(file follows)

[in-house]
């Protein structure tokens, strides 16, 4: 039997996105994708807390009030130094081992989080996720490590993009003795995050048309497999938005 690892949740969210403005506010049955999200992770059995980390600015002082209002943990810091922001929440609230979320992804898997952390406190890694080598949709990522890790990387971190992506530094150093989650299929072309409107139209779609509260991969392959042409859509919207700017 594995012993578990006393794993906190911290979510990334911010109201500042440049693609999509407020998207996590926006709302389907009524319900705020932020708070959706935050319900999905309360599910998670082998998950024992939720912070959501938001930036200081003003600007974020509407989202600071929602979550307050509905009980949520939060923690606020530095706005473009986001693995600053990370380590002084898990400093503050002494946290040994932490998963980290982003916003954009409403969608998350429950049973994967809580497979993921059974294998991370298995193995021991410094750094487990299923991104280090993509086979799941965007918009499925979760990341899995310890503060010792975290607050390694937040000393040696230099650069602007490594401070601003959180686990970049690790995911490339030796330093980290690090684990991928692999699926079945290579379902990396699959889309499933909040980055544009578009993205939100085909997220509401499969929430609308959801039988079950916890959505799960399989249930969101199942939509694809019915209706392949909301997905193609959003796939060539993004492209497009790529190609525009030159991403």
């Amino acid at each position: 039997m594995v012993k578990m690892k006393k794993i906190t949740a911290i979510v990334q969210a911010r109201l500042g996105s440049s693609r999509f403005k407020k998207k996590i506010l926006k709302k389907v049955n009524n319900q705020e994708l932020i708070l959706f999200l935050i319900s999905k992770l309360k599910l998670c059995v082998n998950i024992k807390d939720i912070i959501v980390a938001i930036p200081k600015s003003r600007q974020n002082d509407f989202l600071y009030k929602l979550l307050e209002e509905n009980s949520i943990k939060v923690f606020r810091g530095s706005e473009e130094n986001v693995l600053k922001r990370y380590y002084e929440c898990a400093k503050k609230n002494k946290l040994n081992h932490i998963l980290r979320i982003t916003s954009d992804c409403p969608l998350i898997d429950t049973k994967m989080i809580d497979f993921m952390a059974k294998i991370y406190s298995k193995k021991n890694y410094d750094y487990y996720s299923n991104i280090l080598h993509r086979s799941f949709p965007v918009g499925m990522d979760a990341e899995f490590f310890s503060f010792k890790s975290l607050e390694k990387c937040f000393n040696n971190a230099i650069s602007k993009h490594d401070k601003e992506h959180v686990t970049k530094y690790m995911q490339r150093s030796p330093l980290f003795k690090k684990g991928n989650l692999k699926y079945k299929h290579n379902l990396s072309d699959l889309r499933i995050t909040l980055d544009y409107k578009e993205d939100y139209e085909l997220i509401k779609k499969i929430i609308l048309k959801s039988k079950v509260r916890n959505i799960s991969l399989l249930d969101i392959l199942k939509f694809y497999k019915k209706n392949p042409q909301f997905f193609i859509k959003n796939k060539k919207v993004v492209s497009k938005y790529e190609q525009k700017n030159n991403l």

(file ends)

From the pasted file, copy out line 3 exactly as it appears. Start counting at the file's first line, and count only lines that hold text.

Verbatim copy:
């Amino acid at each position: 039997m594995v012993k578990m690892k006393k794993i906190t949740a911290i979510v990334q969210a911010r109201l500042g996105s440049s693609r999509f403005k407020k998207k996590i506010l926006k709302k389907v049955n009524n319900q705020e994708l932020i708070l959706f999200l935050i319900s999905k992770l309360k599910l998670c059995v082998n998950i024992k807390d939720i912070i959501v980390a938001i930036p200081k600015s003003r600007q974020n002082d509407f989202l600071y009030k929602l979550l307050e209002e509905n009980s949520i943990k939060v923690f606020r810091g530095s706005e473009e130094n986001v693995l600053k922001r990370y380590y002084e929440c898990a400093k503050k609230n002494k946290l040994n081992h932490i998963l980290r979320i982003t916003s954009d992804c409403p969608l998350i898997d429950t049973k994967m989080i809580d497979f993921m952390a059974k294998i991370y406190s298995k193995k021991n890694y410094d750094y487990y996720s299923n991104i280090l080598h993509r086979s799941f949709p965007v918009g499925m990522d979760a990341e899995f490590f310890s503060f010792k890790s975290l607050e390694k990387c937040f000393n040696n971190a230099i650069s602007k993009h490594d401070k601003e992506h959180v686990t970049k530094y690790m995911q490339r150093s030796p330093l980290f003795k690090k684990g991928n989650l692999k699926y079945k299929h290579n379902l990396s072309d699959l889309r499933i995050t909040l980055d544009y409107k578009e993205d939100y139209e085909l997220i509401k779609k499969i929430i609308l048309k959801s039988k079950v509260r916890n959505i799960s991969l399989l249930d969101i392959l199942k939509f694809y497999k019915k209706n392949p042409q909301f997905f193609i859509k959003n796939k060539k919207v993004v492209s497009k938005y790529e190609q525009k700017n030159n991403l």